Whilst I’m not particularly religious, I do have a fascination of religious cultures across the world. I guess my interest started when I studied Hinduism and Judaism at A Level and travelling around the world where in some places religion is the main factor in family life, you can’t help but not ignore these ways of lives. This is not by any means a conversation starter about religion (maybe try me over a few beers…) but more so how lucky I have been to visit some of the greatest religious sites that some people only dream of making a pilgrimage too once in their lifetime. I have always travelled to places because they have interested me, but it’s hard to ignore when religion is so prevalent in many countries around the world.
I have been to the places I learnt about at Sunday School when I was a small child – the birth place of Jesus, the Gardens of Gethsemane, The Mount of Olives, Mount Nebo where Moses looked across the Promised Land, where John baptised Jesus and the Church of the Holy Sepulchre where Jesus was crucified. Other sites have been the Wailing Wall, the Blue Mosque, the incredible mosque in Casablanca, the Tomb of the Patriachs which is now half synagogue, half mosque. Taken part in Shabbat rituals, visited many a wonderful ornate Hindu temple and Call to Prayer is still my favourite sound, even being woken at sunrise with the local muezzin trying to out cry the neighbouring mosque. I’ve visited countless monasteries across Asia, seen tens of thousands of Buddhas (mainly because one cave in Myanmar had 8,000), seen Buddhas small, gigantic, reclining and in many different forms. I’ve walked kora’s around many religious sites in Tibet, learnt about the Dalai Lama, seen sky burial and water burial sites, even a cremation in Kathmandu. The list is endless! Whether you believe in something or not religion really is a focal point in so many people’s lives.
Anyway, what was supposed to be a short introduction…..
This Easter weekend I’ve been lucky enough to visit Santiago de Compostela in Spain. It’s largely known for the ending point of walking the 900km Camino Way but during Holy Week they fill the streets with multiple processions depicting the Passion of Christ. What a sight to behold!
On arrival in Santiago the first stop is always the magnificent Cathedral. I made it in time for the 7pm Pilgrim’s Mass but disappointed to find out that the botafumeiro is only swung on Fridays…. except for Good Friday. Seeing this sight was my main reason to come to Santiago so needless to say I shall be back!
Despite my disappointment the Easter processions have more than cheered me up, if at times they have seemed quite terrifying with the cloaked and hooded men! After stepping outside of the Cathedral, people were gathering on the streets. Being the respectable English person I am, I of course joined them with absolutely no idea why! Then the sound of the drums came, a slow beat, a brass band, all musicians in cloaks and hooded masks. Then more cloaked and hooded men carrying on their shoulders a float with the biggest ornate statue of Mary set amongst flowers and candles. They slowly sway side to side to the beat of the drum whilst taking a little step forward along the processional route.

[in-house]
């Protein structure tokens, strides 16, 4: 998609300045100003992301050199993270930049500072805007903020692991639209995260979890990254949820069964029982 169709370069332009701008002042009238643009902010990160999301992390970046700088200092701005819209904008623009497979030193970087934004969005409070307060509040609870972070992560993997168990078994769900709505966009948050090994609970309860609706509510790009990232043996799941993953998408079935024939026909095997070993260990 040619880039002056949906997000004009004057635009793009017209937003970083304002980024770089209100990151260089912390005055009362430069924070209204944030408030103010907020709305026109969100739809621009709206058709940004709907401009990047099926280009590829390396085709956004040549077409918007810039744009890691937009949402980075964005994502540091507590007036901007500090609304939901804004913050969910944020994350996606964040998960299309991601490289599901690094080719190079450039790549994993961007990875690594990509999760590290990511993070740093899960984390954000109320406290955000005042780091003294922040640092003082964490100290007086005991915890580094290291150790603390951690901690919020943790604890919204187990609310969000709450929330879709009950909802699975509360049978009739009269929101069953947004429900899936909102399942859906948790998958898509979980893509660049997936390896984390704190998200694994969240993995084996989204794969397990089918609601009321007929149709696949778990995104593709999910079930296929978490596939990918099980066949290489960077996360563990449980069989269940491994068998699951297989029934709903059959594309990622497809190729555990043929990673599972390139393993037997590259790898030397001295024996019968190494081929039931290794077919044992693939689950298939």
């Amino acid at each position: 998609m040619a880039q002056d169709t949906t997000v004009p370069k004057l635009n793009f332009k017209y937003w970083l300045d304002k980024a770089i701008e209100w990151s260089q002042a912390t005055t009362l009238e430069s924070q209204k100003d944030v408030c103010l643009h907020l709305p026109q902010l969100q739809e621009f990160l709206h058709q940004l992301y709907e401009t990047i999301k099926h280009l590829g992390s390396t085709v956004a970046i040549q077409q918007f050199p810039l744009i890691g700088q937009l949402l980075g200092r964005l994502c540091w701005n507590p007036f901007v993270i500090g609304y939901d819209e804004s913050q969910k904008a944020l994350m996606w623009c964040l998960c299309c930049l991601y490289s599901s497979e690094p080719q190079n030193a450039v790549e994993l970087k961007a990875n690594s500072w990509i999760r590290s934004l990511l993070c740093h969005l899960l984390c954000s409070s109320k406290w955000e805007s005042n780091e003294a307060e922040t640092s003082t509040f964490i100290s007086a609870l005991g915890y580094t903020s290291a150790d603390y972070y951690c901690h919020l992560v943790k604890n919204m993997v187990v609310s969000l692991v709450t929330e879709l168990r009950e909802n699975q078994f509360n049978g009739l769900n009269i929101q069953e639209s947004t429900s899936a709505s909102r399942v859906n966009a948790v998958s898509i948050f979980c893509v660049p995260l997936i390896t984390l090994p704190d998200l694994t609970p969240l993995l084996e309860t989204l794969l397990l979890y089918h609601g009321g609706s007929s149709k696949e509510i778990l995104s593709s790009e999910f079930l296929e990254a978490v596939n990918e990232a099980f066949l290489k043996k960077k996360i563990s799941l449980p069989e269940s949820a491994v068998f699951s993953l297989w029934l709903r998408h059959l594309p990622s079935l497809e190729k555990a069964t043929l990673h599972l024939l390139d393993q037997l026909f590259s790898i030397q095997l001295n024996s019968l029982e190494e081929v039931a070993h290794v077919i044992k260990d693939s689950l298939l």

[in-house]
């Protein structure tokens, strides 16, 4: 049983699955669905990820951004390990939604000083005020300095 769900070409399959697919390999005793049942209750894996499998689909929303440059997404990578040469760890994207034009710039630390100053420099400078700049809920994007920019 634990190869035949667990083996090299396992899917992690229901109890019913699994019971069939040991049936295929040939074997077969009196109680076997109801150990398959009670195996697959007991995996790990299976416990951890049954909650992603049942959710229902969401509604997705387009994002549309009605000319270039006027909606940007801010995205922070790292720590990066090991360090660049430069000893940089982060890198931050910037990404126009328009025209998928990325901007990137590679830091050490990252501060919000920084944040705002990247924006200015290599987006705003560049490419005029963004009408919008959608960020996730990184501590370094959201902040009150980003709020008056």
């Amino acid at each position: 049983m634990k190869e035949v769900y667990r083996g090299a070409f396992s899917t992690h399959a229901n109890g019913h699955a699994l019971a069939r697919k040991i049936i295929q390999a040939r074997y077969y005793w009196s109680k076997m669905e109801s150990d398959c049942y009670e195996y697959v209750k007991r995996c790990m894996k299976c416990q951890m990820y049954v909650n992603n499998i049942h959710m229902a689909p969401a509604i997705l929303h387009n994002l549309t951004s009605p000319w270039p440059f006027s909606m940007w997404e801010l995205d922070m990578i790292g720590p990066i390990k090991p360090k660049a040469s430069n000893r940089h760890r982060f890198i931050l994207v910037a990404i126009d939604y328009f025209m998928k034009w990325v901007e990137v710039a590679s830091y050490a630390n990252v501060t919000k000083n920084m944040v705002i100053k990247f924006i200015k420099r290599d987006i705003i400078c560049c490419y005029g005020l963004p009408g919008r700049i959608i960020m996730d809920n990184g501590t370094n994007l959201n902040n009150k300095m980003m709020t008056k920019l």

There are four processions on Good Friday. Up early and out to get a prime spot like an excited kid on Christmas or rather Easter… but it was pouring with rain and no one seemed to be around. They had moved the procession inside the Cathedral and even though it took me quite a while to realise this the services last quite a long time so I was able to catch some of the purple hooded men drag a cross to the alter. Afterwards being the tourist I am I managed to weave my way through the queues, out into the rain and catch up with the short parade happening outside.
Still raining so the 6pm one was just outside the tiny little church at the starting point. Luckily I had visited the Tourist Office earlier in the day who pointed me in the right direction. Everything is in Spanish and all I know is “Ola” and “cerveza, por favour”. The 8pm precession was in the much larger church next door. Managed to bag myself a fourth row seat and grateful that the rain was pouring and this one was kept all inside. The statues were of Jesus laid down in an open casket carried by ten red hooded men. Followed by the very ornate Mary, carried by the blue hooded men. Followed by women in funeral clothing and the church leaders. The concert band played a very eerie version of the funeral march as the carriers slowly rocked and swayed to the beat. It was just incredible, if a little frightening, but I will always have this memory of a little old man, just a member of the public, walking behind Mary for the full hour, slowly round and round the church. Every time the procession stopped for the Priest to speak he just looked up at the statue.
Four hours of church services, all in Spanish…… Whilst it’s been a long long time since I’ve spent that much time in a church, with the dedication of the congregation and the marvels of the Passion of Christ statues, I’m very glad I came.